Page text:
life of Calpurnius’ son Maewum Siccat, born 387 to Calpernius and
Conchessa. He grew to be a strong, wiry fair-haired lad and could know the best
and worst of a horse, could out ride his tribe and siblings, could know the very
dreams and ideas behind those most beautiful largest eyes in kingdom come.

That is why it surprised Calpernius that his elder son did not want to serve the
Calvary or the Curia, the senate seat of Cumbria’s decision-making government as
was written by law. Maewum wanted adventure and not servitude to the Cumbrian
citizenry. He knew horses and he knew he was a warrior. Be careful what you
wish for. And, as fate would have it, Maewum got his wish. A marauding tribe of
Irish pirates overtook Cumbria and kidnapped most of the women and children,
leaving many Cumbrian men dead. Maewum was on board a ship to Ireland with
some of his townspeople, a slave to a ruthless Pelagian tribe who believed original
sin was not passed on to mankind, born in innocence with a nature that is pure as
Adam first was. This was not Maewum’s tribal religion. He was in servitude until
he was 16 having mastered the Irish language and culture and worked as beast
master, tending all manner of animals. He was abused and psychologically
brainwashed to believe the Pelagian ways or die. This he did until his
He escaped all right-right into the hands of the French in Tours where he learned
French monasticism. He escaped and returned to Ireland where he converted
pagan warriors, wealthy royal, noble women, the unfree and the poor to vow to his
monastic charity overthrowing pagan idols, converting pagans in Ireland to true
Christianity, that humankind is born in sin and must spend eternity and good works
to escape it. Churches were built on royal lands but Maewum refused Kingly gifts,
their kinship which made him outside their protection. He was charged with
financial impropriety having received gifts from his converts, wealthy women,
who later became nuns. He was beaten, robbed, chained, imprisoned, awaited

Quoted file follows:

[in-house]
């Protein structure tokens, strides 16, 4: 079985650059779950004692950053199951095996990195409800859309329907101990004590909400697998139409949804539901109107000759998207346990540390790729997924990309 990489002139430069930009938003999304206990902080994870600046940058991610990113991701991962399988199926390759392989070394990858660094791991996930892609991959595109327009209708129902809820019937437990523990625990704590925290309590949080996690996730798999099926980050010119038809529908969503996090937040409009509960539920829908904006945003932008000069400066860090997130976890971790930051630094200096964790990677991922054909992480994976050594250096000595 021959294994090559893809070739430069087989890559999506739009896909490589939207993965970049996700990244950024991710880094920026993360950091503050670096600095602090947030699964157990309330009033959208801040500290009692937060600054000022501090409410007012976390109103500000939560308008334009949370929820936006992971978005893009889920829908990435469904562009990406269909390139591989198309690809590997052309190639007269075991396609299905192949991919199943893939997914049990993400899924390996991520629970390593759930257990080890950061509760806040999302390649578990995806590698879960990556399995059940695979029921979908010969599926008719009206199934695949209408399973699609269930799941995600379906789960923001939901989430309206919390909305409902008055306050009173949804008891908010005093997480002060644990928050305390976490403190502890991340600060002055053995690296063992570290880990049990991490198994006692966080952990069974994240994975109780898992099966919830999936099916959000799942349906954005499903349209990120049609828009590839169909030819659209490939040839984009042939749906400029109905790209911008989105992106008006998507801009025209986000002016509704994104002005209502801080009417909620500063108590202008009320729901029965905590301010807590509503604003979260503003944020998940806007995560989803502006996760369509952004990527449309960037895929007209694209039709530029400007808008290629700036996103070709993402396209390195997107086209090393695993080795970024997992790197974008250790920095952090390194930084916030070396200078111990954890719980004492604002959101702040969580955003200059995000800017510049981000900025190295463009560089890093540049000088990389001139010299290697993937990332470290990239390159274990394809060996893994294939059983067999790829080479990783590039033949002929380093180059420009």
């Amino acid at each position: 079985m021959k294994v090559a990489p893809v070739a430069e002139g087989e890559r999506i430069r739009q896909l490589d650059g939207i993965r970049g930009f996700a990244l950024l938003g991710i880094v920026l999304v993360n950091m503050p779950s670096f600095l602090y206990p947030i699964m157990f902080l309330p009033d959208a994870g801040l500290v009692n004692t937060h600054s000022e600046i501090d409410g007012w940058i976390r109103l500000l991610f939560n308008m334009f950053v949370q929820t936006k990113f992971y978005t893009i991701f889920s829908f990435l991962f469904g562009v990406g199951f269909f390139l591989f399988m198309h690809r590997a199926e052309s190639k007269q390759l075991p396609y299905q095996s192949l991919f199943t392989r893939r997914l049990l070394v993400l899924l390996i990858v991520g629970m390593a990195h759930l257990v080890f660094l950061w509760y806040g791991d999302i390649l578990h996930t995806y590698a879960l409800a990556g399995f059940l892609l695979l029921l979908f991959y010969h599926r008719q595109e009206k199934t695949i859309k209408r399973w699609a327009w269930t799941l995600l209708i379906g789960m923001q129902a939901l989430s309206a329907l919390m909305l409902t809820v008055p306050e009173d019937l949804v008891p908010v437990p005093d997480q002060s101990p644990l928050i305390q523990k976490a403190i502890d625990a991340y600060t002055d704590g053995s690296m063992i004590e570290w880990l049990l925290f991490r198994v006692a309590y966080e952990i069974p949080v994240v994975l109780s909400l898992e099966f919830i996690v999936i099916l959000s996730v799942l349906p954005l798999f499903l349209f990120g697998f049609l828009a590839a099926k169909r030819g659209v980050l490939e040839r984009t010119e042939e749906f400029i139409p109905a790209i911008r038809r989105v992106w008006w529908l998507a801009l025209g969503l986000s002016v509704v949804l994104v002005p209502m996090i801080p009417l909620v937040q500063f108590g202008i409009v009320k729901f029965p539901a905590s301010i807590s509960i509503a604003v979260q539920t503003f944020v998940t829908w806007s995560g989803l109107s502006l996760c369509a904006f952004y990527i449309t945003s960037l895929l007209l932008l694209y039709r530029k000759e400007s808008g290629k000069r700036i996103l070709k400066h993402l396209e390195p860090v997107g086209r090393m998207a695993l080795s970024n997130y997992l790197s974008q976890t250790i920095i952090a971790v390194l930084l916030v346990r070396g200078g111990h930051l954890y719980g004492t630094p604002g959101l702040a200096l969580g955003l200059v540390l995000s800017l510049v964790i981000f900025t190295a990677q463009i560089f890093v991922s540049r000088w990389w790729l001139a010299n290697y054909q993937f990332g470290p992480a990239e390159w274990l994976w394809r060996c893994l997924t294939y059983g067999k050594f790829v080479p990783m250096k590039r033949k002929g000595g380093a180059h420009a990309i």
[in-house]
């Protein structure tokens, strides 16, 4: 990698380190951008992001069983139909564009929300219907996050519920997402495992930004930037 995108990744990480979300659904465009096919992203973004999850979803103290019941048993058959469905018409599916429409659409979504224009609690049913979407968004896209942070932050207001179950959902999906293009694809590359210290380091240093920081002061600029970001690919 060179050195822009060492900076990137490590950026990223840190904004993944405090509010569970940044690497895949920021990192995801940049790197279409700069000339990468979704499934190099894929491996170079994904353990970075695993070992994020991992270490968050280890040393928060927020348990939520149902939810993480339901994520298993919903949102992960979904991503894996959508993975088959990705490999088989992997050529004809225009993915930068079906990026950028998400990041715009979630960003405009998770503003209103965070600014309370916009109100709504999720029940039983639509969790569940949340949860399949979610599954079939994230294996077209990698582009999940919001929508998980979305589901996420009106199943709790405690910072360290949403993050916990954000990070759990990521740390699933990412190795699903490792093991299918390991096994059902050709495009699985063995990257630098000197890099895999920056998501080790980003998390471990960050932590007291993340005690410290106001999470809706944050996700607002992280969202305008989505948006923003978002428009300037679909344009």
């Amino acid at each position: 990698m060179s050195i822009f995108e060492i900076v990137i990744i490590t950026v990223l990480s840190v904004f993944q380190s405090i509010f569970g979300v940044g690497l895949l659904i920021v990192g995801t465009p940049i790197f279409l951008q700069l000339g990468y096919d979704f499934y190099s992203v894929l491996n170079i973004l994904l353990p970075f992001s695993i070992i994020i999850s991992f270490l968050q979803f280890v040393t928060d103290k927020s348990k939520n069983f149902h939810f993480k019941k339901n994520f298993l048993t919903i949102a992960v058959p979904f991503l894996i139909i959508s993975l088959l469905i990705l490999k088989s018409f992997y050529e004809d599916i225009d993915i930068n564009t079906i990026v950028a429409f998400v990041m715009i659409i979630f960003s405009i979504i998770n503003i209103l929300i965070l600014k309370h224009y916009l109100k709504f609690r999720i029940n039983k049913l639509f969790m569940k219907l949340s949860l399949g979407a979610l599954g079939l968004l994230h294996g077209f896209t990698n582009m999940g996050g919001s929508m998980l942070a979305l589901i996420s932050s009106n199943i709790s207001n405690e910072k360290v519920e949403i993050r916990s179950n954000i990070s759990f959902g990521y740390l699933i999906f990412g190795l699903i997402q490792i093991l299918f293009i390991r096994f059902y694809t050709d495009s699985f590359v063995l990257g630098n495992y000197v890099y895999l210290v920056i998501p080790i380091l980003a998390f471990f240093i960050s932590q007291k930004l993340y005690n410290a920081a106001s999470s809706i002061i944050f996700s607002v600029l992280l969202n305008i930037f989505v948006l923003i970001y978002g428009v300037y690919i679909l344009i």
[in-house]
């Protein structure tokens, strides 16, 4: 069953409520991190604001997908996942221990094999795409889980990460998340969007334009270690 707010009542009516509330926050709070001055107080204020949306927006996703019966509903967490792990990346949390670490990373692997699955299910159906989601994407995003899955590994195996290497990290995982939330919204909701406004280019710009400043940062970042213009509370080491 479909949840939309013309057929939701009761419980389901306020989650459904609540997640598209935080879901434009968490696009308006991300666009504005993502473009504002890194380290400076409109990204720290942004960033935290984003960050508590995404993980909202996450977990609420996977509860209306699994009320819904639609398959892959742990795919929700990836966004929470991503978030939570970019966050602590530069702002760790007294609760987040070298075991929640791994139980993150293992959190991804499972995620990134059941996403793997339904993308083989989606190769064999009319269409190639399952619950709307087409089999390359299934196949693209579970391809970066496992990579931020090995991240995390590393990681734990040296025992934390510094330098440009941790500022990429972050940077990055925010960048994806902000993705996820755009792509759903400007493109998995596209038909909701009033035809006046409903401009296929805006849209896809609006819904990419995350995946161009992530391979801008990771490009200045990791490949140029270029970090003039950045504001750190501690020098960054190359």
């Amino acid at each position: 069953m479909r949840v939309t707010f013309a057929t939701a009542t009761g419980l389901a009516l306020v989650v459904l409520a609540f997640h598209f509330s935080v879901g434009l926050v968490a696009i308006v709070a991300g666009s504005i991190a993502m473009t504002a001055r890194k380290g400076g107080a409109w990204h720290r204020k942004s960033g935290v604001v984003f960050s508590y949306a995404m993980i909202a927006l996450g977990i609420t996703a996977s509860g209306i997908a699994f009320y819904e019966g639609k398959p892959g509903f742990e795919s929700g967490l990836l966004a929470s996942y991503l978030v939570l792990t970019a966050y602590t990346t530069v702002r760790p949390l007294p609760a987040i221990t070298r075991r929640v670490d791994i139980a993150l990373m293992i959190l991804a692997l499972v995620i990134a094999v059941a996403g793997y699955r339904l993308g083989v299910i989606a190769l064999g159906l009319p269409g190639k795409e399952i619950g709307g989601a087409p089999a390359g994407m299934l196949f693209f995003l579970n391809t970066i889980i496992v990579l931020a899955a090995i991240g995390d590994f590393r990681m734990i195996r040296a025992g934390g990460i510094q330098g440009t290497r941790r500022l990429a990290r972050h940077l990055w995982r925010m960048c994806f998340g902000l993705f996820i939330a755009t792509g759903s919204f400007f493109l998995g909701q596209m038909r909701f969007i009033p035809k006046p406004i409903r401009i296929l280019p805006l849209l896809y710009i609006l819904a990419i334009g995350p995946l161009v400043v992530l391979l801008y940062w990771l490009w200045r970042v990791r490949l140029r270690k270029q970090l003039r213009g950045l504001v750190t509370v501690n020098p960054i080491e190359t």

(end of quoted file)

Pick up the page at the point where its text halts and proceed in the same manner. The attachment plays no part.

execution. He returned the gifts and made restitution and was set free to continue
his life’s work. It is true he used the parable of the shamrock to teach the trinity of
3 persons in one God: the Father, the Son, the Holy Spirit but never a snake
slithered in Ireland’s cold and salt sands. The Druids wrote this poem about
“Across the sea will come adze head, crazed in the head, his cloakwill hole
for the head, his stick bent in the head, he will chant impieties from a table in the
front of his house and all his people will answer: so be it, so be it.”
By now Maewum Siccat was being called holy
Magnus (famous), Succetus (god of war), Patricius (father of citizens),
and Cothirtiacus, which in Old Irish is Cathraige and Celtic Latin
is Patricius (servant to the Four Druid Houses). This last name is the name
Maewum became: Patricius (Patrick) warrior/priest, father to followers, slayer of
Pagans for conversion to true Christianity. He made a name for himself but about
that color green….


The leprechaun slipped out of his secret hiding place as
the sun set in the west.
From afar he heard the music of an Irish Jig and began
to swirl and dance.
A cloud appeared above his head and swiftly travel to the
young lass.
To bring unto her young life a feeling of a wonderous
No, no said the people, we do not believe in love and
It’s for us to decide who shall drive the bridal carriage.
Young people do not have the wisdom and knowledge to
make such an important decision,
it’s the elders to decide each and every mission.
Ah, but the leprechaun wanted to cause havoc and
disruption, for he knew true love was the best of a
romantic discussion.
So, he cast a spell upon a priest to secretly to find and
marry, those of whom that loves comes from the sprinkle
of the love fairy.
He goes by the name of Patrick and the world owes him
great affection, because he turned the world around in a
new direction.
This annoying little leprechaun spell made the Priest owe
so famous.
A holiday was name after him that brought true love to
the surface.
First comes St. Patrick’s Day – when the Irish celebrate
the Wearing of the Green. Then comes April 15th – when